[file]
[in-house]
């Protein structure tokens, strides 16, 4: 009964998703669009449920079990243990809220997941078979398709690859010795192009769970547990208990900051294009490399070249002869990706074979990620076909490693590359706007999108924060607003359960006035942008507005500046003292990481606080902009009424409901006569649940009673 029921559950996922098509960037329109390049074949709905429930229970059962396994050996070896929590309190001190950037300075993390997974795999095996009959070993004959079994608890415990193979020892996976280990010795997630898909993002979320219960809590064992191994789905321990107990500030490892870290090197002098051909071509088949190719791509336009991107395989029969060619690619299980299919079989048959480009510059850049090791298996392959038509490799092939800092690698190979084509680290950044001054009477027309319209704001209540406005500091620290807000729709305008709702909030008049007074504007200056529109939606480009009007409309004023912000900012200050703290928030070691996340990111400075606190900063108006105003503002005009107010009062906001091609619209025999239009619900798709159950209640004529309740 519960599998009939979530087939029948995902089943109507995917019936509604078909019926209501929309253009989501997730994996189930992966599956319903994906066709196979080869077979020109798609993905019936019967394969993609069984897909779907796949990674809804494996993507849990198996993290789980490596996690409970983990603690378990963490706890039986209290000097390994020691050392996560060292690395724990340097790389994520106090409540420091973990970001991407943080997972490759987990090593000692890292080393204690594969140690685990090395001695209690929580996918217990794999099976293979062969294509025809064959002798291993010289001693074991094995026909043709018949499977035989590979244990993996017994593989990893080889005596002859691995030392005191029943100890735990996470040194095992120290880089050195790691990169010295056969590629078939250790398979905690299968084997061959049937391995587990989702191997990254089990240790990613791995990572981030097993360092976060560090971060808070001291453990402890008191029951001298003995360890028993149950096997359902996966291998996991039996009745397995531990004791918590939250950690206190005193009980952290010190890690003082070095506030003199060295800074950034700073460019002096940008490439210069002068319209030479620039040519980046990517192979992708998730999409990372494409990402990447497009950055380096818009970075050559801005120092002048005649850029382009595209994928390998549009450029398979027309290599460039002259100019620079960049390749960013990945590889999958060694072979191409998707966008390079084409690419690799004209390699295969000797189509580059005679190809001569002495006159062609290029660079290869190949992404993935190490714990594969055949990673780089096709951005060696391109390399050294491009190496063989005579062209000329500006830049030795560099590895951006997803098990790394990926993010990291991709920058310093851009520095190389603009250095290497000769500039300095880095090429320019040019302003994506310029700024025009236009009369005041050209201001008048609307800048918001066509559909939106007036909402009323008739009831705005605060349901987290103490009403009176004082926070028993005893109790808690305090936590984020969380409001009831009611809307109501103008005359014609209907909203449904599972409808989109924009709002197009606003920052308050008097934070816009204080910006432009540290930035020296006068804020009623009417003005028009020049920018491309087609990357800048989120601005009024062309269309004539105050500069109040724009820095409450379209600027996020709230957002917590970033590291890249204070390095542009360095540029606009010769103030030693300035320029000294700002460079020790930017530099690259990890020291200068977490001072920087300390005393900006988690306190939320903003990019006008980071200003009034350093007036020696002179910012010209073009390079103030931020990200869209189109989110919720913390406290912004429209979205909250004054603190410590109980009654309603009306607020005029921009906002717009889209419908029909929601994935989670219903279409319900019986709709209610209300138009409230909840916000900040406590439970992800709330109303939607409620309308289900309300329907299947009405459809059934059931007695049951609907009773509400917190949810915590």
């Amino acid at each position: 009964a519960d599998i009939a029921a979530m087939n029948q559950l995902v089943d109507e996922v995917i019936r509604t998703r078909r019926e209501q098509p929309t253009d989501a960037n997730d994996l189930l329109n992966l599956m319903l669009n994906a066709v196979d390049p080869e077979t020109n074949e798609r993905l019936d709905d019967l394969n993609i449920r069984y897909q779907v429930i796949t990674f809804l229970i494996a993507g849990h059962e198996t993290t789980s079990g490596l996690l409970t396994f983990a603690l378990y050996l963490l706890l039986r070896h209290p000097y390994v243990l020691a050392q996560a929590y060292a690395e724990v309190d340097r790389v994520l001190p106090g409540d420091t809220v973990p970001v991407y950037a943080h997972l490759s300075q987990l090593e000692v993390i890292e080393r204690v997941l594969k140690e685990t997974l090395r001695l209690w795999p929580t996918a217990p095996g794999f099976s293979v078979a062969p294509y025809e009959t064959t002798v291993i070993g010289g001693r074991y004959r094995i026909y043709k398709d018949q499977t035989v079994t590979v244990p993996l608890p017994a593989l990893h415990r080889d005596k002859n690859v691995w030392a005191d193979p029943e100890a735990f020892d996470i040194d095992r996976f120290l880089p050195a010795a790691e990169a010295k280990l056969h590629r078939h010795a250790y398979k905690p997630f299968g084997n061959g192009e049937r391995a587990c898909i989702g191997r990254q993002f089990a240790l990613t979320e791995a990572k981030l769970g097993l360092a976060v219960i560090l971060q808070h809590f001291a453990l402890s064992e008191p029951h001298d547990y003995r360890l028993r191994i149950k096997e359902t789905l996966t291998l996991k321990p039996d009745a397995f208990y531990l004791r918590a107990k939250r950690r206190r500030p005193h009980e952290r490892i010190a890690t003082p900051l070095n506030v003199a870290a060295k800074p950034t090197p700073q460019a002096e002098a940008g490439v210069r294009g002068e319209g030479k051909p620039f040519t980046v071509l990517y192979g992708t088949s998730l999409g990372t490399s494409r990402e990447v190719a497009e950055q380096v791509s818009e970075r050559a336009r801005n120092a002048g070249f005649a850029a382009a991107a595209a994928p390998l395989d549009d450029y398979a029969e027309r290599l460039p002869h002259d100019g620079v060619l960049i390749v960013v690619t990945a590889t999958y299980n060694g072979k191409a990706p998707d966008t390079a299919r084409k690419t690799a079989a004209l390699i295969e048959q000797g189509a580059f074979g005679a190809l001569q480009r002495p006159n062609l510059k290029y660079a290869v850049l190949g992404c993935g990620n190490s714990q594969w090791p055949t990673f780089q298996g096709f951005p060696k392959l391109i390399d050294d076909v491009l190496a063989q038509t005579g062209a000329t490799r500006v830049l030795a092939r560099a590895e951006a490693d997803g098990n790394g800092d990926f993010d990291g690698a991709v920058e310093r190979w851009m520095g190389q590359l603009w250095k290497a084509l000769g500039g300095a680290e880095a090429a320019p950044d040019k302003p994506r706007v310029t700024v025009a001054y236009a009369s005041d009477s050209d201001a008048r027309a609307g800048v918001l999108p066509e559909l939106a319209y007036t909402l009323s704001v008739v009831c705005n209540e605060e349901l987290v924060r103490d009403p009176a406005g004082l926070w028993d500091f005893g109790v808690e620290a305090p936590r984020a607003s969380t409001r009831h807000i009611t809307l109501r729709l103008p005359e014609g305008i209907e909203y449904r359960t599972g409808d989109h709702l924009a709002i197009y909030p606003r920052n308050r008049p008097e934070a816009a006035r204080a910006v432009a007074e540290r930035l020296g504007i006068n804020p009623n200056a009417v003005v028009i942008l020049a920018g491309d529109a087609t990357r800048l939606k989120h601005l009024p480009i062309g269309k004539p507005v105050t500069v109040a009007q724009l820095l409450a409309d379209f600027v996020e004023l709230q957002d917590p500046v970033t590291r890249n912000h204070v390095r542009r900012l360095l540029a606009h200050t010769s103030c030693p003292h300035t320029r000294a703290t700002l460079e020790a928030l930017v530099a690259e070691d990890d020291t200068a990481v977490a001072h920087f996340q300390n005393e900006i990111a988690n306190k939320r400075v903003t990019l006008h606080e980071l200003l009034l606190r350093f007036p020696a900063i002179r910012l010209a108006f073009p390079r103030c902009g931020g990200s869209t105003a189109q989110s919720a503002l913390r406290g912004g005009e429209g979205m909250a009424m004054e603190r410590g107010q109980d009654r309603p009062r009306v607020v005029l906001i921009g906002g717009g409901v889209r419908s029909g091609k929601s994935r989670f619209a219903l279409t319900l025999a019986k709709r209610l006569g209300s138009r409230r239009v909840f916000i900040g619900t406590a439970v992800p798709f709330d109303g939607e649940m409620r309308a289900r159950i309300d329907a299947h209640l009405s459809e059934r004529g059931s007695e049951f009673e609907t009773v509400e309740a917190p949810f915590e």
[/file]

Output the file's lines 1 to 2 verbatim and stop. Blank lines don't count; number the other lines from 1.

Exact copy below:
[in-house]
């Protein structure tokens, strides 16, 4: 009964998703669009449920079990243990809220997941078979398709690859010795192009769970547990208990900051294009490399070249002869990706074979990620076909490693590359706007999108924060607003359960006035942008507005500046003292990481606080902009009424409901006569649940009673 029921559950996922098509960037329109390049074949709905429930229970059962396994050996070896929590309190001190950037300075993390997974795999095996009959070993004959079994608890415990193979020892996976280990010795997630898909993002979320219960809590064992191994789905321990107990500030490892870290090197002098051909071509088949190719791509336009991107395989029969060619690619299980299919079989048959480009510059850049090791298996392959038509490799092939800092690698190979084509680290950044001054009477027309319209704001209540406005500091620290807000729709305008709702909030008049007074504007200056529109939606480009009007409309004023912000900012200050703290928030070691996340990111400075606190900063108006105003503002005009107010009062906001091609619209025999239009619900798709159950209640004529309740 519960599998009939979530087939029948995902089943109507995917019936509604078909019926209501929309253009989501997730994996189930992966599956319903994906066709196979080869077979020109798609993905019936019967394969993609069984897909779907796949990674809804494996993507849990198996993290789980490596996690409970983990603690378990963490706890039986209290000097390994020691050392996560060292690395724990340097790389994520106090409540420091973990970001991407943080997972490759987990090593000692890292080393204690594969140690685990090395001695209690929580996918217990794999099976293979062969294509025809064959002798291993010289001693074991094995026909043709018949499977035989590979244990993996017994593989990893080889005596002859691995030392005191029943100890735990996470040194095992120290880089050195790691990169010295056969590629078939250790398979905690299968084997061959049937391995587990989702191997990254089990240790990613791995990572981030097993360092976060560090971060808070001291453990402890008191029951001298003995360890028993149950096997359902996966291998996991039996009745397995531990004791918590939250950690206190005193009980952290010190890690003082070095506030003199060295800074950034700073460019002096940008490439210069002068319209030479620039040519980046990517192979992708998730999409990372494409990402990447497009950055380096818009970075050559801005120092002048005649850029382009595209994928390998549009450029398979027309290599460039002259100019620079960049390749960013990945590889999958060694072979191409998707966008390079084409690419690799004209390699295969000797189509580059005679190809001569002495006159062609290029660079290869190949992404993935190490714990594969055949990673780089096709951005060696391109390399050294491009190496063989005579062209000329500006830049030795560099590895951006997803098990790394990926993010990291991709920058310093851009520095190389603009250095290497000769500039300095880095090429320019040019302003994506310029700024025009236009009369005041050209201001008048609307800048918001066509559909939106007036909402009323008739009831705005605060349901987290103490009403009176004082926070028993005893109790808690305090936590984020969380409001009831009611809307109501103008005359014609209907909203449904599972409808989109924009709002197009606003920052308050008097934070816009204080910006432009540290930035020296006068804020009623009417003005028009020049920018491309087609990357800048989120601005009024062309269309004539105050500069109040724009820095409450379209600027996020709230957002917590970033590291890249204070390095542009360095540029606009010769103030030693300035320029000294700002460079020790930017530099690259990890020291200068977490001072920087300390005393900006988690306190939320903003990019006008980071200003009034350093007036020696002179910012010209073009390079103030931020990200869209189109989110919720913390406290912004429209979205909250004054603190410590109980009654309603009306607020005029921009906002717009889209419908029909929601994935989670219903279409319900019986709709209610209300138009409230909840916000900040406590439970992800709330109303939607409620309308289900309300329907299947009405459809059934059931007695049951609907009773509400917190949810915590």